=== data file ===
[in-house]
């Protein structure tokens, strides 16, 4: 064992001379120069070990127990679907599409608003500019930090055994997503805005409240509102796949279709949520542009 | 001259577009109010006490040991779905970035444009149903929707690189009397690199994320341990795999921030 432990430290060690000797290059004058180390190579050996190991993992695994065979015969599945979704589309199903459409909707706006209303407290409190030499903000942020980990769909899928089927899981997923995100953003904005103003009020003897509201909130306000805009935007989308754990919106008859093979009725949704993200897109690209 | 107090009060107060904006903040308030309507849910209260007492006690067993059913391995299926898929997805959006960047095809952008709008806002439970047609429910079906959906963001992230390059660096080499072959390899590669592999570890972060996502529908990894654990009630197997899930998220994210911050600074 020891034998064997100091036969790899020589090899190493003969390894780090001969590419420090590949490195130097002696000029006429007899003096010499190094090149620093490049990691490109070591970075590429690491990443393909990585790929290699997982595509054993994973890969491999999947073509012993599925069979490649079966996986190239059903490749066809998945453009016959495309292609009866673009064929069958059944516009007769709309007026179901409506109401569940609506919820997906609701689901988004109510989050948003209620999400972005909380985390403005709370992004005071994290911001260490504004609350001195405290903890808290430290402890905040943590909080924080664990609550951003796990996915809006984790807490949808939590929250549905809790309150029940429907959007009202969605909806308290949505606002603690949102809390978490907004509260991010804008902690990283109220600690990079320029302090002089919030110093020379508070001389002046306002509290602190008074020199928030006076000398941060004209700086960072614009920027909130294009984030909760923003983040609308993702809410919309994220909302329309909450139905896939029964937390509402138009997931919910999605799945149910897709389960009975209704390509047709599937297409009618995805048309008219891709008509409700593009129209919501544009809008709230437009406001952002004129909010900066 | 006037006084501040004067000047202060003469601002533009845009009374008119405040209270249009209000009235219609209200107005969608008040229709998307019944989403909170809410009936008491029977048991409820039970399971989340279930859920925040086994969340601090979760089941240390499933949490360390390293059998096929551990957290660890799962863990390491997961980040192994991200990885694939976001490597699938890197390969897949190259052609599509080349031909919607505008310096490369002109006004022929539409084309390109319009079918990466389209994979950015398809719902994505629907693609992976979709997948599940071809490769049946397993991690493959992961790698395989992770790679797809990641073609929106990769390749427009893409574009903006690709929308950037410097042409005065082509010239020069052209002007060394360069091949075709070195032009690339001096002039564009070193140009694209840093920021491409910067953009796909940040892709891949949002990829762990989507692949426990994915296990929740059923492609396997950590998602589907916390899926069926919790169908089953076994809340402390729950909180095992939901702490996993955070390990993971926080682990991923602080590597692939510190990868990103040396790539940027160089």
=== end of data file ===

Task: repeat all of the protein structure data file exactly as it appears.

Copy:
[in-house]
């Protein structure tokens, strides 16, 4: 064992001379120069070990127990679907599409608003500019930090055994997503805005409240509102796949279709949520542009 | 001259577009109010006490040991779905970035444009149903929707690189009397690199994320341990795999921030 432990430290060690000797290059004058180390190579050996190991993992695994065979015969599945979704589309199903459409909707706006209303407290409190030499903000942020980990769909899928089927899981997923995100953003904005103003009020003897509201909130306000805009935007989308754990919106008859093979009725949704993200897109690209 | 107090009060107060904006903040308030309507849910209260007492006690067993059913391995299926898929997805959006960047095809952008709008806002439970047609429910079906959906963001992230390059660096080499072959390899590669592999570890972060996502529908990894654990009630197997899930998220994210911050600074 020891034998064997100091036969790899020589090899190493003969390894780090001969590419420090590949490195130097002696000029006429007899003096010499190094090149620093490049990691490109070591970075590429690491990443393909990585790929290699997982595509054993994973890969491999999947073509012993599925069979490649079966996986190239059903490749066809998945453009016959495309292609009866673009064929069958059944516009007769709309007026179901409506109401569940609506919820997906609701689901988004109510989050948003209620999400972005909380985390403005709370992004005071994290911001260490504004609350001195405290903890808290430290402890905040943590909080924080664990609550951003796990996915809006984790807490949808939590929250549905809790309150029940429907959007009202969605909806308290949505606002603690949102809390978490907004509260991010804008902690990283109220600690990079320029302090002089919030110093020379508070001389002046306002509290602190008074020199928030006076000398941060004209700086960072614009920027909130294009984030909760923003983040609308993702809410919309994220909302329309909450139905896939029964937390509402138009997931919910999605799945149910897709389960009975209704390509047709599937297409009618995805048309008219891709008509409700593009129209919501544009809008709230437009406001952002004129909010900066 | 006037006084501040004067000047202060003469601002533009845009009374008119405040209270249009209000009235219609209200107005969608008040229709998307019944989403909170809410009936008491029977048991409820039970399971989340279930859920925040086994969340601090979760089941240390499933949490360390390293059998096929551990957290660890799962863990390491997961980040192994991200990885694939976001490597699938890197390969897949190259052609599509080349031909919607505008310096490369002109006004022929539409084309390109319009079918990466389209994979950015398809719902994505629907693609992976979709997948599940071809490769049946397993991690493959992961790698395989992770790679797809990641073609929106990769390749427009893409574009903006690709929308950037410097042409005065082509010239020069052209002007060394360069091949075709070195032009690339001096002039564009070193140009694209840093920021491409910067953009796909940040892709891949949002990829762990989507692949426990994915296990929740059923492609396997950590998602589907916390899926069926919790169908089953076994809340402390729950909180095992939901702490996993955070390990993971926080682990991923602080590597692939510190990868990103040396790539940027160089």